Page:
Henning: That's right, Brian, nice work. I added a few things here and there as well, just whatever memories I might have had. I don't keep a diary (because I'm not a troubled teenage girl like Brian) so I don't have many details.
H: The Steamtrain took a vacation in January. It had been years since any of us had a month with no gigs. None of us are fans of long winters so it was only fitting that we should venture to warmer worlds.
H: Oh, so much Brian, so much. But some things should remain unsaid, like that time you did that thing over in that place. I always like playing the Iron Horse. The sound is always great which means we can perform better and more relaxed. The crowd is always there to see a show rather than to just be somewhere with booze and people. Lucky for us, Bruce Tull came along and ran the soundboard for us, he did a great job. Highlights of the show for me: Russ and I acting out scenes from the VH-1 Original Movie "The Two Of Us", A nice version of "Now You Know" with Joe, and, of course, our duet with Amy, always been a sucker for Tom Petty.
H: Oh, that's right, you fell asleep before all the fun. Oh well, you're better off not knowing what you missed. The Livingroom is a lovely place to play. It's a little tough for us because we have to play so quietly but I still enjoy it quite a bit. It's a real listening environment usually. The sound guy, Morgan, is a fan of the same types of music that we love so that is nice. Some friends from the past came out to this show and Don came down with us. It turned into a late night but when we finally pulled into Northampton at around 4:30 we were treated to a glimpse of some Northern Lights. That's right, folks, a little Arora Borealis in your backyard, shifting silently above your sleeping heads. Observed only by The Aloha Steamtrain and a few tired truckers.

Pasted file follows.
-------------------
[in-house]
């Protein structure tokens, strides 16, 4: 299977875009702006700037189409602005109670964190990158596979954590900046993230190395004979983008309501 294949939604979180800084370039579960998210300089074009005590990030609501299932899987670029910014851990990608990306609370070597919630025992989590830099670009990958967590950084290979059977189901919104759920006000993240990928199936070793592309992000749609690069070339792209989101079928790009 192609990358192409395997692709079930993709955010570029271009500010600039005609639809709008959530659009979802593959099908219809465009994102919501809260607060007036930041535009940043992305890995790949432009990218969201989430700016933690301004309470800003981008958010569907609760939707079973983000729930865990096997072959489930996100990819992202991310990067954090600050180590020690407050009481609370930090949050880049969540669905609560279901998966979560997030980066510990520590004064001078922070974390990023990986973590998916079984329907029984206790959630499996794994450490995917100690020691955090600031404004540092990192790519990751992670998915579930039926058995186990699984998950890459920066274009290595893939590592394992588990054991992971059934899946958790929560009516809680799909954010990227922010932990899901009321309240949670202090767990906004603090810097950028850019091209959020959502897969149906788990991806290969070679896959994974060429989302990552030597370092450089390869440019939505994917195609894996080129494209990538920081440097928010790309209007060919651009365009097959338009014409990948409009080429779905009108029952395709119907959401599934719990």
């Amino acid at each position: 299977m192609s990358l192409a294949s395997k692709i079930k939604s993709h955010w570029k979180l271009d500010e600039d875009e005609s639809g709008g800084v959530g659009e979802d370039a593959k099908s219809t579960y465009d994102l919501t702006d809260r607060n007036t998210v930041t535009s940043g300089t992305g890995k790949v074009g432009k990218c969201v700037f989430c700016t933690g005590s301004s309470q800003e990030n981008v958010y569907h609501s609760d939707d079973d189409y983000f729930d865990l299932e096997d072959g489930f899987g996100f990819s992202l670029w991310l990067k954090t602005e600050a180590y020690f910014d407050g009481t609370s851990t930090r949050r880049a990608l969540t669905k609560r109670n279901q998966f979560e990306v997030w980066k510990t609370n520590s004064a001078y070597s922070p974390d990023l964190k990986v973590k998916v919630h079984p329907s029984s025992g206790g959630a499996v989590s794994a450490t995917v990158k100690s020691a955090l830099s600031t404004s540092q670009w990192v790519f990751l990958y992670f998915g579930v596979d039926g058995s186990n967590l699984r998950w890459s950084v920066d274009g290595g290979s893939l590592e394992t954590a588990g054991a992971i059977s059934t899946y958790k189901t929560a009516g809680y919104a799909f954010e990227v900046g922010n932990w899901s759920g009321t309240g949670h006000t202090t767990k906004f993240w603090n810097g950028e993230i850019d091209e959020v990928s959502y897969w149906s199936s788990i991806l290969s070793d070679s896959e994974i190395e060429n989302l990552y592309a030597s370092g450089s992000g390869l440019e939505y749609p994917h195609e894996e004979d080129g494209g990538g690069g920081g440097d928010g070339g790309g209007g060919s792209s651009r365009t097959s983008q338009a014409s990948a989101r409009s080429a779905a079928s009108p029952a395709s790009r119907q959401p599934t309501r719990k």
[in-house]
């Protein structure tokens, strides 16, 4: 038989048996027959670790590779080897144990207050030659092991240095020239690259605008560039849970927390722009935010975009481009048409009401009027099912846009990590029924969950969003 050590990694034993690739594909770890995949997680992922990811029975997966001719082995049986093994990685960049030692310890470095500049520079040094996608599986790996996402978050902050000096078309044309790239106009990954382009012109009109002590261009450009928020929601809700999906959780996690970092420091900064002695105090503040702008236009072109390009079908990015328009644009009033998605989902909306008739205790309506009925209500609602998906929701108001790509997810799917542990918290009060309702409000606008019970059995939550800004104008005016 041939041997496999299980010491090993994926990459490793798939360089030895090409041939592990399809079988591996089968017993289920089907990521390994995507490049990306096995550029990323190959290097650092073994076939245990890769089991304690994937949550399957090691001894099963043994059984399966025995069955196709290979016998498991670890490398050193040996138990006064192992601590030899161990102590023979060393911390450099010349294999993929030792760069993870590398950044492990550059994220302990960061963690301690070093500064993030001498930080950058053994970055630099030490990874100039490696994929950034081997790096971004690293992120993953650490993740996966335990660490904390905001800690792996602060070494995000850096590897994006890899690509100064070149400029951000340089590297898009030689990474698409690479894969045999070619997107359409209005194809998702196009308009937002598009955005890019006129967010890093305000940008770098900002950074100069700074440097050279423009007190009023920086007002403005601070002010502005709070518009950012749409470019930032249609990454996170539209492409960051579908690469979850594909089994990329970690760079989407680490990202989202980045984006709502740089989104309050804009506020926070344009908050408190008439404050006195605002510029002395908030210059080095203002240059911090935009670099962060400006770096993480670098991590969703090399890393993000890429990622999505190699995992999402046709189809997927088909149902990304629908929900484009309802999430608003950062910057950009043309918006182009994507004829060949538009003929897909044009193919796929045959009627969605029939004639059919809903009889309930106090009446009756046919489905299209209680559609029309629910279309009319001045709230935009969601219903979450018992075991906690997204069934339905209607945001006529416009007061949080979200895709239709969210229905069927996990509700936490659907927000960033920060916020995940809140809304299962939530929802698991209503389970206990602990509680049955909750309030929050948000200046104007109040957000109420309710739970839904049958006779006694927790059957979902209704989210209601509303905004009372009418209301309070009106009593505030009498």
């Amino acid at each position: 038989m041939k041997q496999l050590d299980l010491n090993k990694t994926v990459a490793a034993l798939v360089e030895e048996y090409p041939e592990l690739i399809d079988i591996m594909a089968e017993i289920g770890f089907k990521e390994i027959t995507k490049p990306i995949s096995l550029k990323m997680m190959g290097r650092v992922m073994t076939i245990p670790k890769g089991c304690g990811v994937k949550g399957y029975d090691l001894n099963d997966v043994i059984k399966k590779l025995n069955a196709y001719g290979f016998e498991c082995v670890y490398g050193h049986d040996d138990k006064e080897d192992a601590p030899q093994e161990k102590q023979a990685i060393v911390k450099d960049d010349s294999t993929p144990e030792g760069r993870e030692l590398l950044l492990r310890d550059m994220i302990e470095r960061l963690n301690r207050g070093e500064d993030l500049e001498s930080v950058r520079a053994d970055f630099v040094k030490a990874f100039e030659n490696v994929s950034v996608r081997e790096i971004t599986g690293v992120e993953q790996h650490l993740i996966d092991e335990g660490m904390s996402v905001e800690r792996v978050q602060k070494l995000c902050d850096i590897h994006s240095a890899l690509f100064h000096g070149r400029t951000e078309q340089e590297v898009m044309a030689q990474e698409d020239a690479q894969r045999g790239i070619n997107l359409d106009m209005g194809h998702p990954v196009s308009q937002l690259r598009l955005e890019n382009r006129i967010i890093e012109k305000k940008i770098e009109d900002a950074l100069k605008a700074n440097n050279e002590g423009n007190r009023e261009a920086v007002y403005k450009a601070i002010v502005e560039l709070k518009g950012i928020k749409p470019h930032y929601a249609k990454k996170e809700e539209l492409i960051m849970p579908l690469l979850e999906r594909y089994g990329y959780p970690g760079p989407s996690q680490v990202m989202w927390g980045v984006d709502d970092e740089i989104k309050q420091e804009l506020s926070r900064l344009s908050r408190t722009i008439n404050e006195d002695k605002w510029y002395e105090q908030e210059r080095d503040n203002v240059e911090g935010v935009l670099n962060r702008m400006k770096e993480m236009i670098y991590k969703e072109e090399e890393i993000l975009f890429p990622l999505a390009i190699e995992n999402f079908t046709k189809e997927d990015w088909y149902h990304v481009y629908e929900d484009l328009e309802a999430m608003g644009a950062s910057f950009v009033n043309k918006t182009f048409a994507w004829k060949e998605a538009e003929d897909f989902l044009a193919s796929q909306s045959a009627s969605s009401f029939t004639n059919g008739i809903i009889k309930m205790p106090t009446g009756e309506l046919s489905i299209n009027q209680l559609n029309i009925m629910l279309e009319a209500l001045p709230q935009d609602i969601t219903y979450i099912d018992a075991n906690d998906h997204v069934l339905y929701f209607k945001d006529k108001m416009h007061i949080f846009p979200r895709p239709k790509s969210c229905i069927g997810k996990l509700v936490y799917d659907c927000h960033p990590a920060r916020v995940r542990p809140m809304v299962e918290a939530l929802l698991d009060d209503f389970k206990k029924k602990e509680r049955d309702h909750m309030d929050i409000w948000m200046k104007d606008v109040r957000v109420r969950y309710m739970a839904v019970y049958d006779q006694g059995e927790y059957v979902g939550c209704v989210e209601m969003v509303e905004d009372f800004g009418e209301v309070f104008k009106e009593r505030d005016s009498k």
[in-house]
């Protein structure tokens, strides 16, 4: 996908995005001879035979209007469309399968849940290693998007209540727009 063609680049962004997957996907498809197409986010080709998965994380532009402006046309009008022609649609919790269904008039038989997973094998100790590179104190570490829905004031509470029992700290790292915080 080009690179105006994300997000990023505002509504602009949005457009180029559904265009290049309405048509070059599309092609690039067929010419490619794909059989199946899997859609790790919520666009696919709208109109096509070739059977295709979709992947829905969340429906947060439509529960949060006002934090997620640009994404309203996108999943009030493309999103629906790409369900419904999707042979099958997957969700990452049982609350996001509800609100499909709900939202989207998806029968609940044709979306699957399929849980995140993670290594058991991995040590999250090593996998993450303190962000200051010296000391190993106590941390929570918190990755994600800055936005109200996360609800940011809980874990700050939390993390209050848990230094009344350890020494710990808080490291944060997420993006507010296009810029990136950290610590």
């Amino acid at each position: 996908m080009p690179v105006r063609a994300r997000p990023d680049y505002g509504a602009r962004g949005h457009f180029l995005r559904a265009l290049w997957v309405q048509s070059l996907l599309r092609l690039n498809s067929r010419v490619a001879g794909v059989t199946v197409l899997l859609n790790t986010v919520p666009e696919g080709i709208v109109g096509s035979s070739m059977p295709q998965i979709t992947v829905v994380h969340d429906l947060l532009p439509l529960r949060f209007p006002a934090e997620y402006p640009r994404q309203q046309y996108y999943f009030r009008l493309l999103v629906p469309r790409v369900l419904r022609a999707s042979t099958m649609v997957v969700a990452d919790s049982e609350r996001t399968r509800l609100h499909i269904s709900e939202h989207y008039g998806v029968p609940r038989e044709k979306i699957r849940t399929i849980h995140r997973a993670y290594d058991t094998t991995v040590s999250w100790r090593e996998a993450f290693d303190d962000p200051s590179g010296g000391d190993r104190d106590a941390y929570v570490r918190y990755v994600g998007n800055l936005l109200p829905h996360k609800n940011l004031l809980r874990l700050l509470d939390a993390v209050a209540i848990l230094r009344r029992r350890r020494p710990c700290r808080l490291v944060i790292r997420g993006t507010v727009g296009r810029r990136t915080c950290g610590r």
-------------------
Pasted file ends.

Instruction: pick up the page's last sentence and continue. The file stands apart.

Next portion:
H: Well, Brian, it is CD release season in Northampton. Off the top of my head, the following bands have either just finished an album or are just about to: The Figments, King Radio, Humbert, The Maggies, Claudia Malibu, The Drunk Stuntmen and The Aloha Steamtrain. I am excited to hear each and ever one of them. As far as our gig at The Amherst Brewing Company, I had a good time. Some fans and friends were there, we played a long show which I always like. Some highlights include: While playing "Everybody's Talkin'" I glanced up and beheld three lovely young women doing a completely sychronized choreographed dance, seemed like a scene in a musical also, We managed to pull off a request for a Jefferson Airplane song though we hadn't played it for ages. I managed to speak to someone about changing their press releases so that they didn't describe us as groove rock anymore.